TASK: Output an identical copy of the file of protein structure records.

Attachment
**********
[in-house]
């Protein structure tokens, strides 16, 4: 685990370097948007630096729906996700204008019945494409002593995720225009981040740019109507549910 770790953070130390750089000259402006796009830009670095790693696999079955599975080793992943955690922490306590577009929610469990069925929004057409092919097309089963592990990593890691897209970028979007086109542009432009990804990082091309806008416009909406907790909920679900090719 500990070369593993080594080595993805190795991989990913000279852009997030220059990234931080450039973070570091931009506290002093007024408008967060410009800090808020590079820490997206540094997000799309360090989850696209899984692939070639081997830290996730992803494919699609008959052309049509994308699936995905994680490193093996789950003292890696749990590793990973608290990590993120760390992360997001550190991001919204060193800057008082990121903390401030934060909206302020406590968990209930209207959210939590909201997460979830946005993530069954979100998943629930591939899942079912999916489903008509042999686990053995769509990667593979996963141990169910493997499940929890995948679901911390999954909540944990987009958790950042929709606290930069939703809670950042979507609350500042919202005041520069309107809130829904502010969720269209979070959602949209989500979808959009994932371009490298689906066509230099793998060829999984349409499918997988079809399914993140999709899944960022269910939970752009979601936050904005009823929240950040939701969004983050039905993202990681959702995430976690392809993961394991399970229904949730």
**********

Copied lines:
[in-house]
């Protein structure tokens, strides 16, 4: 685990370097948007630096729906996700204008019945494409002593995720225009981040740019109507549910 770790953070130390750089000259402006796009830009670095790693696999079955599975080793992943955690922490306590577009929610469990069925929004057409092919097309089963592990990593890691897209970028979007086109542009432009990804990082091309806008416009909406907790909920679900090719 500990070369593993080594080595993805190795991989990913000279852009997030220059990234931080450039973070570091931009506290002093007024408008967060410009800090808020590079820490997206540094997000799309360090989850696209899984692939070639081997830290996730992803494919699609008959052309049509994308699936995905994680490193093996789950003292890696749990590793990973608290990590993120760390992360997001550190991001919204060193800057008082990121903390401030934060909206302020406590968990209930209207959210939590909201997460979830946005993530069954979100998943629930591939899942079912999916489903008509042999686990053995769509990667593979996963141990169910493997499940929890995948679901911390999954909540944990987009958790950042929709606290930069939703809670950042979507609350500042919202005041520069309107809130829904502010969720269209979070959602949209989500979808959009994932371009490298689906066509230099793998060829999984349409499918997988079809399914993140999709899944960022269910939970752009979601936050904005009823929240950040939701969004983050039905993202990681959702995430976690392809993961394991399970229904949730």